Needless to say, I donated those boxes of La Croix to neighborhoods in need on Saturday morning, along with most of my stocked up groceries. (Our community has set up many contactless drop sites, so I wore a mask, and volunteers took the donations out of the trunk of my car.) Many grocery stores have burned down or been looted in vulnerable communities around the Twin Cities. Now, families that were already suffering from the COVID-19 financial downturn can’t get food. As I looked at more calls for donations this morning, I was reminded of the article we at The Prepared published a month ago: Prepping is just “flattening the curve” for everything from food to electricity. I wished I had more slack in my own food stores so I could donate to those in my community who need food. I also wish I’d had extra first aid kits and water to donate to medics and others working to rebuild. As unrest spreads around the country, I hope those who have extra resources will move them around. When the next wave comes to Minneapolis, I will be ready to do that, too.


  • 7 Comments

    • Tony

      Thanks for a viewpoint that can only come from a resident. Stay safe.

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    • Coaster

      Even if you had everything on the list entering the melee of a riot isn’t a wise move. The prudent thing is to have enough supplies to lock down indoors until the unrest passes. Having a plan and a place to leave to if things get worse is the backup to that.

      If you believe in the cause or your duty as a journalist to wade in that is your decision. The article should reflect those decisions though.

      The people who need help during the riots almost certainly have chosen to be there, other than business owners trying to save their livelihoods. The first rule of first aid is to make sure the scene is safe before entering, otherwise you may just be an additional victim. Going into the riots to help is putting yourself at great risk to help others who chose to be in harm’s way.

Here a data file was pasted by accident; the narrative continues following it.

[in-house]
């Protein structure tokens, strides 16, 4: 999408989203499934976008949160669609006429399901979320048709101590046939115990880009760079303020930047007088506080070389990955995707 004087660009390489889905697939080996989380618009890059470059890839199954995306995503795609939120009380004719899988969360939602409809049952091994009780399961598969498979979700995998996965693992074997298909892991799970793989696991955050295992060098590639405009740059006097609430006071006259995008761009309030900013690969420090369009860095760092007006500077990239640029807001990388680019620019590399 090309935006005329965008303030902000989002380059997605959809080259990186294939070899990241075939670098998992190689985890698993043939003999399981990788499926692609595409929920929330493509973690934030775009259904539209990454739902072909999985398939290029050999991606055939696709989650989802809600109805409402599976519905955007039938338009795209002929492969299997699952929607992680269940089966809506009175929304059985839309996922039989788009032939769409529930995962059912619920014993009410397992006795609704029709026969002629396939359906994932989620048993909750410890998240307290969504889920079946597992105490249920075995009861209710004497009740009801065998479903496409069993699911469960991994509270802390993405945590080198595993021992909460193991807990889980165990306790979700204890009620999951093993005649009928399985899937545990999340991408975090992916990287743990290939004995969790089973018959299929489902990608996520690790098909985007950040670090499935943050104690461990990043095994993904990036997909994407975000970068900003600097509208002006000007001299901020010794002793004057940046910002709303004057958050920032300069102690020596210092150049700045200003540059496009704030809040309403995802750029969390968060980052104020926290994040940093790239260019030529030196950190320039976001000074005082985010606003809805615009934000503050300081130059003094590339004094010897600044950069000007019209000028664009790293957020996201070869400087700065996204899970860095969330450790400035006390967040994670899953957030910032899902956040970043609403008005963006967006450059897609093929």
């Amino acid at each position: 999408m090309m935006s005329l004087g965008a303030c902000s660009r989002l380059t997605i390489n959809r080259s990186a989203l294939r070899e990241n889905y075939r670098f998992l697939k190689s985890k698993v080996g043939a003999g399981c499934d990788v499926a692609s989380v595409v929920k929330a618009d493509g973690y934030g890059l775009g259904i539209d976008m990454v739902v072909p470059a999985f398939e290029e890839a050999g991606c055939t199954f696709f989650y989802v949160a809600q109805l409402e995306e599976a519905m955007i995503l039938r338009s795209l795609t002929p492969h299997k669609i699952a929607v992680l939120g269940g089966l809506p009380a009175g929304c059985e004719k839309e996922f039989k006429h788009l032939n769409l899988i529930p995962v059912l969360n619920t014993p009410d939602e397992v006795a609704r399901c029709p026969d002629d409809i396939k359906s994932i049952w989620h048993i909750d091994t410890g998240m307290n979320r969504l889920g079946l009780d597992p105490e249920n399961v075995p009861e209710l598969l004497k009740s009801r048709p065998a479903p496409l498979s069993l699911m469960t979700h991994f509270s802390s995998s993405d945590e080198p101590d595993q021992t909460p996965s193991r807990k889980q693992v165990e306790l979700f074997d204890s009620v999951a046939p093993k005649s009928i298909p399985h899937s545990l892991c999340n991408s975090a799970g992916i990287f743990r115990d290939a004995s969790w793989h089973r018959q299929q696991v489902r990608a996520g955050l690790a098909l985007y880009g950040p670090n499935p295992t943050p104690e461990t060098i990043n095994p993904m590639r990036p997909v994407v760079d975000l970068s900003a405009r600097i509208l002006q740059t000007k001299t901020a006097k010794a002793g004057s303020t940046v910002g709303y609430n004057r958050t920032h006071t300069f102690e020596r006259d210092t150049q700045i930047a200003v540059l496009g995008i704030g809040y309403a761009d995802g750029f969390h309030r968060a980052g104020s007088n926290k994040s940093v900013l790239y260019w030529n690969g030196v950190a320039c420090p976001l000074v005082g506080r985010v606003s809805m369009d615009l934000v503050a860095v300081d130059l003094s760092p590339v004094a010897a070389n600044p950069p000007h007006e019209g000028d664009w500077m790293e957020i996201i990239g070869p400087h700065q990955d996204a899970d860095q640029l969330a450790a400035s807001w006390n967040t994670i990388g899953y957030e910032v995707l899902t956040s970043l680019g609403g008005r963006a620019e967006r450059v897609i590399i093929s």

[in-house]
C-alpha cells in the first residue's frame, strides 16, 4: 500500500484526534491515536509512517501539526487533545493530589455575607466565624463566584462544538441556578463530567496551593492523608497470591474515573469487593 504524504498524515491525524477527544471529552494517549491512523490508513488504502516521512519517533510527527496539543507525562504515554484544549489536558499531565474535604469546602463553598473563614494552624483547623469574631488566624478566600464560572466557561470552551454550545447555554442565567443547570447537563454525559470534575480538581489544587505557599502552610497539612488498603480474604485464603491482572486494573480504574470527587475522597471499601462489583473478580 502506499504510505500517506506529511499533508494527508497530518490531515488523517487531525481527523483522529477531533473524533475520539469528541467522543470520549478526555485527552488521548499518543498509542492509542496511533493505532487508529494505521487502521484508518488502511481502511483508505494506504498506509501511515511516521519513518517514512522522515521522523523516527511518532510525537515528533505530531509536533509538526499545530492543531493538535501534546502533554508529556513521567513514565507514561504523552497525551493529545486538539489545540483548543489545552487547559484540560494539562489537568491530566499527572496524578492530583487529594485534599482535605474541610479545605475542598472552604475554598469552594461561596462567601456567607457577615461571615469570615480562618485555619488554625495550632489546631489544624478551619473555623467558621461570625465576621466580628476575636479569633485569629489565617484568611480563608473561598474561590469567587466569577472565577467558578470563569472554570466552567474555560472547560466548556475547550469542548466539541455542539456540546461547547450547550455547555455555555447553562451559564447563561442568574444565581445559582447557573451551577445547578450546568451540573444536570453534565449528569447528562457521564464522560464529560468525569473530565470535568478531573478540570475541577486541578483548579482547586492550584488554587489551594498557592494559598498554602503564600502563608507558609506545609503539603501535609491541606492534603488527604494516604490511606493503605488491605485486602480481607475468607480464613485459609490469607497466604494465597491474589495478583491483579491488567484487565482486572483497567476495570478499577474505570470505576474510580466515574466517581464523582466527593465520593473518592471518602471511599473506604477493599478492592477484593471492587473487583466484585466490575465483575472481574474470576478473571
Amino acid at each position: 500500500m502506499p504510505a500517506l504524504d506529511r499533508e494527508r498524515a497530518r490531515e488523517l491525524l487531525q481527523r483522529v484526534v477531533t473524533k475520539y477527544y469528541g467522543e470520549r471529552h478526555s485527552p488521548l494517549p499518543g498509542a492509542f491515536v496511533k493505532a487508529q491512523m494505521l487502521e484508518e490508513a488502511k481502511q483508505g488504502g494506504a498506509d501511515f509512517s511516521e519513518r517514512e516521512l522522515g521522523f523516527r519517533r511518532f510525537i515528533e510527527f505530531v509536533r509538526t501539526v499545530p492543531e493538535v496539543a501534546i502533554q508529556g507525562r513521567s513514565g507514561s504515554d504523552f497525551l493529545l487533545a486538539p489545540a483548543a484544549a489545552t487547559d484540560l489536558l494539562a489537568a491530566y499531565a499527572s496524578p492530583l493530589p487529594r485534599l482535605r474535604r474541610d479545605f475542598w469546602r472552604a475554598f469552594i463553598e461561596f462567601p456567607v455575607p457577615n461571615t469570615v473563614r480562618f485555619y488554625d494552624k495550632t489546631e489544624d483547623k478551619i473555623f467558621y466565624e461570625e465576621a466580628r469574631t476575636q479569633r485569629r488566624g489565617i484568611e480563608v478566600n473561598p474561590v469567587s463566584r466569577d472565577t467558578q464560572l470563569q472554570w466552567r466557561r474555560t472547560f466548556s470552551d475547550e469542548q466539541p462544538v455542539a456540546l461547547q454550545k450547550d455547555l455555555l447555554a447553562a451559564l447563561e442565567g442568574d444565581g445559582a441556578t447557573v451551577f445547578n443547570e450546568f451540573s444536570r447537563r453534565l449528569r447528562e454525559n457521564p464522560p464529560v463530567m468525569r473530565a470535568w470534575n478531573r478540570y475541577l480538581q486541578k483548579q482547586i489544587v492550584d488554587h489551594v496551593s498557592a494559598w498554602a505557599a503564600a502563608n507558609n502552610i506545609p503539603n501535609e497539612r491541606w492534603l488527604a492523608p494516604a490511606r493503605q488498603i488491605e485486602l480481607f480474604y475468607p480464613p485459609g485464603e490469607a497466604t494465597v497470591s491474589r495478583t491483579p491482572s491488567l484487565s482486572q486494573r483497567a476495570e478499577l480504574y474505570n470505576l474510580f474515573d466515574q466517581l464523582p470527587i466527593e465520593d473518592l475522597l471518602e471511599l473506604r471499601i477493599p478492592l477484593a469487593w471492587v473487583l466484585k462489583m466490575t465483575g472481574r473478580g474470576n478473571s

After the riots helping with donations and cleanup are a wonderful thing. Just be sure to assess the scene and be ready to leave at the first hint of conflict.

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      • Kelsey DonkContributor Coaster

        Thanks so much for your comment! I’m referring here to the peaceful protests, vigils, and memorials that have been happening every day in my city.

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      • Coaster Coaster

        I haven’t been closely following what is happening in Minneapolis, just our local disturbances. The line here between peaceful protest and tear gas / rubber bullets / flash bangs is one water bottle. Even politicians have been pepper sprayed.

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      • Kelsey DonkContributor Coaster

        Stay safe! It’s confusing and scary out there! Thanks so much for reading.

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    • SeaBee

      Great, thoughtful piece, Kelsey. Thank you. I lived in Minneapolis for high school and attended the U of M for undergrad; lots of family still live in and around the Cities. I ran a homework help center across the street from the Target on Lake Street over twenty years, and had hoped to return for good in 2007, but recession. I’ve got a lot of love for the Powderhorn neighborhood and the vibrant community therein. Thanks for reminding us that prepping is not just personal, but also local. Take care.

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    • mopdx

      Thank you for sharing your insightful story, Kelsey. The weekend’s events here in Portland, Oregon, has made me think about how I may step up my preparations–in a sense, this weekend was a “dry run” for what I am afraid may happen in early November after the elections (no matter what the result is).